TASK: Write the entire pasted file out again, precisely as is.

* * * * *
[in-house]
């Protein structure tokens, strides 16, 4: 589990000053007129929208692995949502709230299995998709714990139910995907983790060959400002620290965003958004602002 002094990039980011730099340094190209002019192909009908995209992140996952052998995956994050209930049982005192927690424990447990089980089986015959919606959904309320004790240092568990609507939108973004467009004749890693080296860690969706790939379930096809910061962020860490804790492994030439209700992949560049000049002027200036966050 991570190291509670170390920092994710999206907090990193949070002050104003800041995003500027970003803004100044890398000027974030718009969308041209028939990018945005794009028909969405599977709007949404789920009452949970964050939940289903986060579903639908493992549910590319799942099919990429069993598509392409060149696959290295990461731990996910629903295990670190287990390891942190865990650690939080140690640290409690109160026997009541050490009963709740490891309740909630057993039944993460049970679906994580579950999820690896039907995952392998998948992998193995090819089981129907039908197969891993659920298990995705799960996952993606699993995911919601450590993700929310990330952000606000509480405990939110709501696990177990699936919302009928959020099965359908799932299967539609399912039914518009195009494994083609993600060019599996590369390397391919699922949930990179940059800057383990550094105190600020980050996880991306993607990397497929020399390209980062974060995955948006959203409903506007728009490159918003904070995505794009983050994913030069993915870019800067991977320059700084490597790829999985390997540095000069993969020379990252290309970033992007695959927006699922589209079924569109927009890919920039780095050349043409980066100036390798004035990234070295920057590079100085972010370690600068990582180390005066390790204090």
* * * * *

[in-house]
């Protein structure tokens, strides 16, 4: 589990000053007129929208692995949502709230299995998709714990139910995907983790060959400002620290965003958004602002 002094990039980011730099340094190209002019192909009908995209992140996952052998995956994050209930049982005192927690424990447990089980089986015959919606959904309320004790240092568990609507939108973004467009004749890693080296860690969706790939379930096809910061962020860490804790492994030439209700992949560049000049002027200036966050 991570190291509670170390920092994710999206907090990193949070002050104003800041995003500027970003803004100044890398000027974030718009969308041209028939990018945005794009028909969405599977709007949404789920009452949970964050939940289903986060579903639908493992549910590319799942099919990429069993598509392409060149696959290295990461731990996910629903295990670190287990390891942190865990650690939080140690640290409690109160026997009541050490009963709740490891309740909630057993039944993460049970679906994580579950999820690896039907995952392998998948992998193995090819089981129907039908197969891993659920298990995705799960996952993606699993995911919601450590993700929310990330952000606000509480405990939110709501696990177990699936919302009928959020099965359908799932299967539609399912039914518009195009494994083609993600060019599996590369390397391919699922949930990179940059800057383990550094105190600020980050996880991306993607990397497929020399390209980062974060995955948006959203409903506007728009490159918003904070995505794009983050994913030069993915870019800067991977320059700084490597790829999985390997540095000069993969020379990252290309970033992007695959927006699922589209079924569109927009890919920039780095050349043409980066100036390798004035990234070295920057590079100085972010370690600068990582180390005066390790204090």